Shan State is a state of Myanmar. Shan State borders China to the north, Laos to the east, and Thailand to the south, and five administrative divisions of Burma in the west. Largest of the 14 administrative divisions by land area, Shan State covers 155,800 km², almost a quarter of the total area of Burma. The state gets its name from the Shan people, one of several ethnic groups that inhabit the area. Shan State is largely rural, with only three cities of significant size: Lashio, Kengtung, and the capital, Taunggyi. Taungyyi is 150.7 km north east of the nation's capital Naypyitaw. Shan State, with many ethnic groups, is home to several armed ethnic armies. While the military government has signed ceasefire agreements with most groups, vast areas of the state, especially those east of the Thanlwin river, remain outside the central government's control, and in recent years have come under heavy ethnic-Chinese economic and political influence. Other areas are under the control of military groups such as the Shan State Army.
Shan State is the unitary successor state to the Burmese Shan States, the princely states that were under some degree of control of the Irrawaddy valley-based Burmese kingdoms. Historical Tai-Shan states extended well beyond the Burmese Shan States, ranging from full-fledged kingdoms of Assam in the northwest to Lan Xang in the east, to Lanna and Ayutthaya in the southeast, as well as several petty princely states in between, covering present-day northern Chin State, northern Sagaing Division, Kachin State, Kayah State in Myanmar as well as Laos, Thailand and the southwestern part of Yunnan, China. The definition of Burmese Shan States does not include the Ava Kingdom and the Hanthawaddy Kingdom of the 13th to 16th centuries, although the founders of these kingdoms were Burmanized Shans and Monized Shans, respectively.
The first founding of Shan states inside the present-day boundaries of Burma began during the Pagan Kingdom in the Shan Hills and accelerated after 1287, when the Pagan Kingdom fell to the Mongols. The Shans, who came South with the Mongols, stayed and quickly came to dominate much of northern to eastern arc of Burma—from northwestern Sagaing Division to Kachin Hills to the present-day Shan Hills. The most powerful Shan states were Mong Yang (Mohnyin) and Mong Kawng (Mogaung) in present-day Kachin State, followed by Hsenwi (Theinni), Hsipaw (Thibaw) and Mong Mit (Momeik) in present-day northern Shan State. Smaller Shan states, such as Kale in northwestern Sagaing Division, Bhamo in Kachin State, Yawnghwe (Nyaungshwe) and Kengtung (Kyaingtong) in Shan State, and Mong Pai (Mobye) in Kayah State, played a precarious game of paying allegiance to more powerful states, sometimes simultaneously.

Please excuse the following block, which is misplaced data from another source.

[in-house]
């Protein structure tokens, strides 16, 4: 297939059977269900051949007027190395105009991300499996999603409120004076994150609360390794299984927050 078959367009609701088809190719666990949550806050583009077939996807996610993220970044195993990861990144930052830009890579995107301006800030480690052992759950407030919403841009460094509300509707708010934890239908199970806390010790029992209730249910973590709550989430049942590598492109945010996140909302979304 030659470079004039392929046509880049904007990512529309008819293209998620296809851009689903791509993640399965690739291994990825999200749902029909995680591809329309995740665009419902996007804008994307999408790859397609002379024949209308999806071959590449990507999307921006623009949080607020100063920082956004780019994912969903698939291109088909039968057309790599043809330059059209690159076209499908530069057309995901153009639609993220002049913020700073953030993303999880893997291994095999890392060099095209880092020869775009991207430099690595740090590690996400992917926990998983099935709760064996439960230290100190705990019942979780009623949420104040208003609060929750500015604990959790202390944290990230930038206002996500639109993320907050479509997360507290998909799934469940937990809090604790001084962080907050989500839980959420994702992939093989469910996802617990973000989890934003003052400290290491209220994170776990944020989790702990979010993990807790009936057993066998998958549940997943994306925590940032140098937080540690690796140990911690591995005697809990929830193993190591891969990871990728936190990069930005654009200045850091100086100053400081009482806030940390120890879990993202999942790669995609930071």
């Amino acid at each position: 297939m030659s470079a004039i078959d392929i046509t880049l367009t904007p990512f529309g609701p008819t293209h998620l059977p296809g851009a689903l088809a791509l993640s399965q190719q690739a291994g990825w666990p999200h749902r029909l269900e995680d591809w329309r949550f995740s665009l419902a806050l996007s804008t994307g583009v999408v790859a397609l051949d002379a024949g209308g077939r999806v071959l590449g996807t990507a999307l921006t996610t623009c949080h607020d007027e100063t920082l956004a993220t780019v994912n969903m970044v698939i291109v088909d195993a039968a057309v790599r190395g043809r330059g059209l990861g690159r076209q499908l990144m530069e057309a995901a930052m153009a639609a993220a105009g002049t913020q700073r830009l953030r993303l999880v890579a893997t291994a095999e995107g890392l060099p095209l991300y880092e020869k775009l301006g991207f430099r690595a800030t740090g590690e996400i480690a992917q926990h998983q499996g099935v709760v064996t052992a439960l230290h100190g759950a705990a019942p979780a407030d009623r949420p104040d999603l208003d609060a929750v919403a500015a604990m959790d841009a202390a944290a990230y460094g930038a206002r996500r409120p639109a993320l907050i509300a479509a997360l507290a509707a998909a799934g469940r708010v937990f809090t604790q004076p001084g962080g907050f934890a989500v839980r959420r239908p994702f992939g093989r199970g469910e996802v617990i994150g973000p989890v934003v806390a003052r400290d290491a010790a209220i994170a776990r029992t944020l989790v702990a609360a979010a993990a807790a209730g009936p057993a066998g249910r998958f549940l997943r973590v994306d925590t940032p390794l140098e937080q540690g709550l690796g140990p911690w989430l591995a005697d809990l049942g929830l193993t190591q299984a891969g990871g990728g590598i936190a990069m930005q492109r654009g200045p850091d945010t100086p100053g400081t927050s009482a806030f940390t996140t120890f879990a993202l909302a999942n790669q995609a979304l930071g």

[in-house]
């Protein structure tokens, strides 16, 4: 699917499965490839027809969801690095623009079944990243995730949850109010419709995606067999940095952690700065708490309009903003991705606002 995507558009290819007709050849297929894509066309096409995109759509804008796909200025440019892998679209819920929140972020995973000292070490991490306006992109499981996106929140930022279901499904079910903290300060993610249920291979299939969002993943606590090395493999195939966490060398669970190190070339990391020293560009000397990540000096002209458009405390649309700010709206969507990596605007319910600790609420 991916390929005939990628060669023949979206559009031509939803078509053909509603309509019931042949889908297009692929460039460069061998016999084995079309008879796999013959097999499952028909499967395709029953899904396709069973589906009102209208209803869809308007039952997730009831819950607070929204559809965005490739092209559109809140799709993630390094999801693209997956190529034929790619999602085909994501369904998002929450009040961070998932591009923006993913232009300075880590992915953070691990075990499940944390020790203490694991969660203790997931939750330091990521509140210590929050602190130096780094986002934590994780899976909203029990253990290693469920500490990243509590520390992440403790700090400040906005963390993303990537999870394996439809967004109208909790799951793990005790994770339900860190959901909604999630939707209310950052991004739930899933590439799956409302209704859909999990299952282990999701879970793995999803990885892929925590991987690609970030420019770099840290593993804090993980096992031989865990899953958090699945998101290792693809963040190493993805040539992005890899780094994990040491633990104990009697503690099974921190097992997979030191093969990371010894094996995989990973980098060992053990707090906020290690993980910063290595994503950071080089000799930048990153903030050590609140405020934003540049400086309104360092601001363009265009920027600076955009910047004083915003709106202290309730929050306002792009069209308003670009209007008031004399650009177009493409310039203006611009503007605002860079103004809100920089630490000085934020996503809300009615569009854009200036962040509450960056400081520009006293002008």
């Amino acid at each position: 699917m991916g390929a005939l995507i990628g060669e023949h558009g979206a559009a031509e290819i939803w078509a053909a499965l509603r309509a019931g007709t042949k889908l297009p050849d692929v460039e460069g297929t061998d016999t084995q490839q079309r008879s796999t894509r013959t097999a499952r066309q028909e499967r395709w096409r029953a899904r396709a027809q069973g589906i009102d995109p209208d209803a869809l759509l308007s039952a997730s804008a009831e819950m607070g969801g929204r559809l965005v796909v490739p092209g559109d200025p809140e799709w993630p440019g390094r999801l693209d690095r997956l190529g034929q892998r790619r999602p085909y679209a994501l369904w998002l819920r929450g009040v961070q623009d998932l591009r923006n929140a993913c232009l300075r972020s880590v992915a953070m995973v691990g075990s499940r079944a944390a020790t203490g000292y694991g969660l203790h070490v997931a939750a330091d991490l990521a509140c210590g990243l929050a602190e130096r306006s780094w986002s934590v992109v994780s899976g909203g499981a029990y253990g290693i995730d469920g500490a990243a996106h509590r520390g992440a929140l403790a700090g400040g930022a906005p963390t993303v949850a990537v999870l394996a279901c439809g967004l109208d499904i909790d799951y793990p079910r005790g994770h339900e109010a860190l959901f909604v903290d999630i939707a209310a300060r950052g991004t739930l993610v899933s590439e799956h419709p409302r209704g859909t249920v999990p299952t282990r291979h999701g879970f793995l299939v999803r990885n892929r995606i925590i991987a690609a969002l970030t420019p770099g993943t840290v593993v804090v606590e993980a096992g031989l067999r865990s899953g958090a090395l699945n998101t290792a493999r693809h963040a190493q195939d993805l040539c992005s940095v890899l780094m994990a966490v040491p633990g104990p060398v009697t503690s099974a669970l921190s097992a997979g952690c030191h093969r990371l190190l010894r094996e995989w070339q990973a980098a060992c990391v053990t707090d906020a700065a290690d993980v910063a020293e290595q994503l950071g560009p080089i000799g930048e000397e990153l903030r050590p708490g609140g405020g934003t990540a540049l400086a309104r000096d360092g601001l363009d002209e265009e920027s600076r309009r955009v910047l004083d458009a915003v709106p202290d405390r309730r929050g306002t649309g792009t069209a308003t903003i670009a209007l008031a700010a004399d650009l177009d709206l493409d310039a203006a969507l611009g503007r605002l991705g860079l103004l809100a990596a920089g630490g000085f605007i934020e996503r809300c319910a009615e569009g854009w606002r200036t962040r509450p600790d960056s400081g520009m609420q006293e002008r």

The newly founded Shan States were multi-ethnic, which included many other ethnic minorities as the Chin, the Kachin, the Wa, the Ta'ang, the Lisu, the Lahu, the Pa O, the Kayah, etc. Although Burmanized Shans founded the Ava Kingdom that ruled central Burma, other Shan states, Mohnyin in particular, constantly raided Ava territories throughout the years. A Mohnyin-led Confederation of Shan States finally conquered Ava in 1527.
Toungoo and Konbaung periods (1555–1885)
In 1555, King Bayinnaung dislodged Shan king Sithu Kyawhtin from Ava. By 1557 he went on to conquer all of what would become known as the Burmese Shan States under his rule, from the Assamese border in the northwest to those in Kachin Hills and Shan Hills, including the two most powerful Shan States, Mohnyin and Mogaung. The Shan states were reduced to the status of governorships, but the Saophas were permitted to retain their royal regalia and their feudal rights over their own subjects. Bayinnaung introduced Burmese customary law and prohibited all human and animal sacrifices. He also required the sons of Saophas to reside in the Burmese king's palace, essentially hostages, in order to ensure the good conduct of their fathers, and to receive training in Burmese court life. Burmese kings continued this policy until 1885, when the kingdom fell to the British. (The northernmost Shan States, in Yunnan, had already fallen to the Chinese Ming dynasty by the middle of the 15th century.)